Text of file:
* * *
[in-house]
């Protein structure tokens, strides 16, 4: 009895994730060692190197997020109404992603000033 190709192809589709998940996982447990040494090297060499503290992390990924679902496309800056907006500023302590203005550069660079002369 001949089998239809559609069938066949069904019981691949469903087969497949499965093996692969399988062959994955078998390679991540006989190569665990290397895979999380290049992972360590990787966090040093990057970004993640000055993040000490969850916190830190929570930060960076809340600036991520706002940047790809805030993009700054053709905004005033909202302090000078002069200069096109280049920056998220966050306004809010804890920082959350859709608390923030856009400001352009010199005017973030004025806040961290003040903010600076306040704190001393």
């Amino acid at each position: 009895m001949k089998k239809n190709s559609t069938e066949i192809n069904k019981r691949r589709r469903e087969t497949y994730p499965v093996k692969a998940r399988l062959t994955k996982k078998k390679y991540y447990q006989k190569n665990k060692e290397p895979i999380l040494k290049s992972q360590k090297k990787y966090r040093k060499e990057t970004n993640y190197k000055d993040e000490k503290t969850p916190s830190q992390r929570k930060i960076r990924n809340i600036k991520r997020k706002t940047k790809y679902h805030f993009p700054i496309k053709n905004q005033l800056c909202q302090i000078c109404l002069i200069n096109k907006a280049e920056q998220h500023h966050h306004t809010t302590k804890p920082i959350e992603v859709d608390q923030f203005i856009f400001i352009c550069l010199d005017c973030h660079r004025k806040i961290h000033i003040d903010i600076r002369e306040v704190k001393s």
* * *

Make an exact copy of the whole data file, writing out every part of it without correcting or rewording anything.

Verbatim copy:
[in-house]
């Protein structure tokens, strides 16, 4: 009895994730060692190197997020109404992603000033 190709192809589709998940996982447990040494090297060499503290992390990924679902496309800056907006500023302590203005550069660079002369 001949089998239809559609069938066949069904019981691949469903087969497949499965093996692969399988062959994955078998390679991540006989190569665990290397895979999380290049992972360590990787966090040093990057970004993640000055993040000490969850916190830190929570930060960076809340600036991520706002940047790809805030993009700054053709905004005033909202302090000078002069200069096109280049920056998220966050306004809010804890920082959350859709608390923030856009400001352009010199005017973030004025806040961290003040903010600076306040704190001393």
């Amino acid at each position: 009895m001949k089998k239809n190709s559609t069938e066949i192809n069904k019981r691949r589709r469903e087969t497949y994730p499965v093996k692969a998940r399988l062959t994955k996982k078998k390679y991540y447990q006989k190569n665990k060692e290397p895979i999380l040494k290049s992972q360590k090297k990787y966090r040093k060499e990057t970004n993640y190197k000055d993040e000490k503290t969850p916190s830190q992390r929570k930060i960076r990924n809340i600036k991520r997020k706002t940047k790809y679902h805030f993009p700054i496309k053709n905004q005033l800056c909202q302090i000078c109404l002069i200069n096109k907006a280049e920056q998220h500023h966050h306004t809010t302590k804890p920082i959350e992603v859709d608390q923030f203005i856009f400001i352009c550069l010199d005017c973030h660079r004025k806040i961290h000033i003040d903010i600076r002369e306040v704190k001393s």